To capture the ultralight, chargeless neutrino, scientists have built numerous vast arrays of underground detectors. Various experiments target neutrinos that originate in nuclear reactors, fusion reactions within the Sun, and powerful astrophysical phenomena such as supernovae. Recently the IceCube Neutrino Observatory, an enormous detector embedded in the ice of Antarctica, caught the first confirmed evidence of neutrinos that are billions of times as energetic as solar neutrinos originating within our Milky Way.
Now two studies in Physical Review Letters confirm the detection of some 160 neutrinos that were produced in experiments at the world’s most powerful particle accelerator, the Large Hadron Collider (LHC) at CERN. It marks the first time neutrinos have been detected in a collider experiment and the highest recorded energies for neutrinos that were both produced and detected in a laboratory environment.
“It’s pretty much a fact that every time you see neutrinos in a new way, you learn something absolutely amazing about our universe,” says Jonathan Feng of the University of California, Irvine, who is co-spokesperson for one of the groups that detected neutrinos. The properties of the LHC neutrinos open the possibility of new insights, including a better understanding of the force that holds quarks together and improved measurements of the exceedingly hard-to-detect tau neutrino.
The novel neutrino observations were made by the LHC’s two newest detectors. The concept for the Forward Search Experiment (FASER) came from a 2017 paper written by Feng and three Irvine postdocs. They noted that there was a hole in the LHC’s detection strategy: When the LHC’s two proton beams are shot at each other, detectors such as ATLAS and CMS surround the point of collision—almost. The gaps are the openings in the detectors that allow the beams through. There are particles produced in the collision that continue through those holes and down the beam pipe in what is called the forward direction.
FASER, which began collecting data last year, is designed to detect those previously unaccounted-for particles, including neutrinos, which are unaffected by the LHC’s powerful steering magnets. An aluminum box containing a ton of tungsten sits in an LHC side tunnel, where it can catch the neutrinos that continue forward from the ATLAS experiment’s point of collision. When a neutrino interacts with a tungsten atom, a charged particle comes shooting out. The identity of the particle corresponds with whichever of the three flavors of neutrino produced it—muon, electron, or tau.
So far, all of FASER’s confirmed neutrinos are of the muon and electron varieties. (The electron neutrino detections were reported at a neutrino workshop in August.) The team expects to detect tau neutrinos in future runs of the experiment. Detecting a tau particle requires that the source neutrino have a lot of energy, because the tau’s mass is roughly 17 times the mass of a muon and 3500 times that of an electron. In other experiments, Feng says, “the incoming neutrino doesn’t have enough energy so that you can actually produce the tau particle.” Considering the energy of the LHC, however, FASER “doesn’t really have that problem.”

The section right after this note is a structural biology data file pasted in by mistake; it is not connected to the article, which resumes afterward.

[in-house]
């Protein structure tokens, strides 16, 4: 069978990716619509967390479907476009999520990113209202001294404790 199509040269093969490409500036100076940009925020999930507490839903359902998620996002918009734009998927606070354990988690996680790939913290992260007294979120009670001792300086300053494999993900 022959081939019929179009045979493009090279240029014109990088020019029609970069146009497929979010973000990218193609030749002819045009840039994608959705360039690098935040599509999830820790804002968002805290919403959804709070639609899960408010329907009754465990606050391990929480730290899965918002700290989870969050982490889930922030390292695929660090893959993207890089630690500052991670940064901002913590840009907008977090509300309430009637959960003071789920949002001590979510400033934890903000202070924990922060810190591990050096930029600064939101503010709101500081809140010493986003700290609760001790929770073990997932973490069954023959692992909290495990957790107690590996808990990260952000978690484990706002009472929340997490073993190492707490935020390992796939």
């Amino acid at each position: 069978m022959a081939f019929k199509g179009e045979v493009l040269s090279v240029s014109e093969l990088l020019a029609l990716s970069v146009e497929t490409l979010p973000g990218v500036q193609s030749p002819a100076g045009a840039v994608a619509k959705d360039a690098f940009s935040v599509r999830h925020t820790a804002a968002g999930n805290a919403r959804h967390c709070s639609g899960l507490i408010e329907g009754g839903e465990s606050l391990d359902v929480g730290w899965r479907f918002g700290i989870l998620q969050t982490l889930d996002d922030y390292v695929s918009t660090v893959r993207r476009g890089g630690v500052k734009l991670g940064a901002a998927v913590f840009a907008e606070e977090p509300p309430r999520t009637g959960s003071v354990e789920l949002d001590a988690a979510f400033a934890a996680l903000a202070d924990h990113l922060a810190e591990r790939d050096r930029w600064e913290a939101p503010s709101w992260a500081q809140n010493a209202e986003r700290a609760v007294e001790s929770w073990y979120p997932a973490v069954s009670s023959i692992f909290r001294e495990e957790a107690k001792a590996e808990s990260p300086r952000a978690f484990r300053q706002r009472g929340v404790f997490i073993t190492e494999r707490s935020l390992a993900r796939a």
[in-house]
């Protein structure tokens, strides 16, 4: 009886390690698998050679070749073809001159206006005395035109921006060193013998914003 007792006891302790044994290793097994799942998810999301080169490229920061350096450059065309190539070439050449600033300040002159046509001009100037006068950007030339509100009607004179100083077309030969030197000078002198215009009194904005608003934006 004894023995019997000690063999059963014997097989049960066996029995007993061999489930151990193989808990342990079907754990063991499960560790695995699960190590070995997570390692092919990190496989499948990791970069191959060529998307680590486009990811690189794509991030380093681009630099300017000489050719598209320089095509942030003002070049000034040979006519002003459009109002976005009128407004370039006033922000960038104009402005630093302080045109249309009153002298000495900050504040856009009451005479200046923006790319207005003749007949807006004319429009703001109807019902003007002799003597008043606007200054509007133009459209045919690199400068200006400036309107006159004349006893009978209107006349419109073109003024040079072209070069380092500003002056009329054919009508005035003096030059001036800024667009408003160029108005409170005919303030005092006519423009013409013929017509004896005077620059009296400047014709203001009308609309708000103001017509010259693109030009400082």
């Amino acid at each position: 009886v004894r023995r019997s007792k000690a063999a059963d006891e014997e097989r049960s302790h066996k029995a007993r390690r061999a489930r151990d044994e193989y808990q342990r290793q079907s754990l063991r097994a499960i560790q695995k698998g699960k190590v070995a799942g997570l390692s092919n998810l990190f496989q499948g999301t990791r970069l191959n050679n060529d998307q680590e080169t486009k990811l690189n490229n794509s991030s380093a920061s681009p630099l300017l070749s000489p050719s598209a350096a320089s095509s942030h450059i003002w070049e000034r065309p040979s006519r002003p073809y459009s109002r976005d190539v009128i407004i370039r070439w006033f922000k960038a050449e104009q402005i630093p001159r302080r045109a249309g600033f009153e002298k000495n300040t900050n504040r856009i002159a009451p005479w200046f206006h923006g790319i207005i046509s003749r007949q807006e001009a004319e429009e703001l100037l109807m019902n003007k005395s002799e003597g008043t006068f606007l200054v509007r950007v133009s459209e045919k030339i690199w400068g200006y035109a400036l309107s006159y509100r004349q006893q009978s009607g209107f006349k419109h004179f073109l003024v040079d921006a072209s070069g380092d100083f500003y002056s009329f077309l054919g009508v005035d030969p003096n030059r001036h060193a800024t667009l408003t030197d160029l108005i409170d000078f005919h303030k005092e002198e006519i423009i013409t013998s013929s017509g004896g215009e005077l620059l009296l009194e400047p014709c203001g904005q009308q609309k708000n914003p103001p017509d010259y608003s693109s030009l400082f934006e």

Last year also marked the first science run of the Scattering and Neutrino Detector at the LHC. Unlike FASER, SND@LHC is located slightly off the collision axis. That positioning favors the detection of neutrinos that are produced in the decays of relatively heavy particles, particularly the charm quark, says collaboration spokesperson Giovanni De Lellis of the University of Naples. The collaboration hopes to use its neutrino measurements to better understand the strong forces that hold charm quarks together.
De Lellis says the measurements done at the LHC also will be applicable to astrophysics. With energies exceeding a trillion electron volts, the neutrinos at the LHC are comparable to many of those that form when high-energy cosmic rays collide with molecules in Earth’s atmosphere. Among the intermediate products of those collisions are charm quarks, which decay and produce neutrinos.
Dennis Soldin, a University of Utah particle physicist who was not involved in the LHC research, says the collider experiment data are relevant to his work with IceCube. “We have backgrounds from neutrinos that are produced in the atmosphere, and those neutrinos are produced exactly at the same energies that the LHC probes,” he says. Having the measurements from the LHC should help Soldin and his IceCube colleagues reduce uncertainties in their measurements of the neutrino backdrop and home in on the astrophysical sources that produce high-energy neutrinos.
In their Physical Review Letters papers, the FASER team reported detecting about 153 neutrinos and the SND@LHC collaboration roughly 8. “The current experiments are too small to be able to actually realize their whole physics potential,” says Juan Rojo, a Vrije Universiteit Amsterdam particle physicist who was not involved in the work. The upcoming high-luminosity upgrade to the LHC could allow the teams to increase their rate of neutrino detection into the thousands per day.
With sufficiently strong statistics, the LHC experiments could make observations that indicate physics beyond the standard model, potentially leading to explanations for dark matter. If there are any exotic particles that have been moving in the forward direction and evading detection, De Lellis says, then FASER and SND@LHC have the potential to catch them. Says Soldin, “It’s the start of an absolutely new kind of program at the LHC that opens a window to a huge variety of physics.”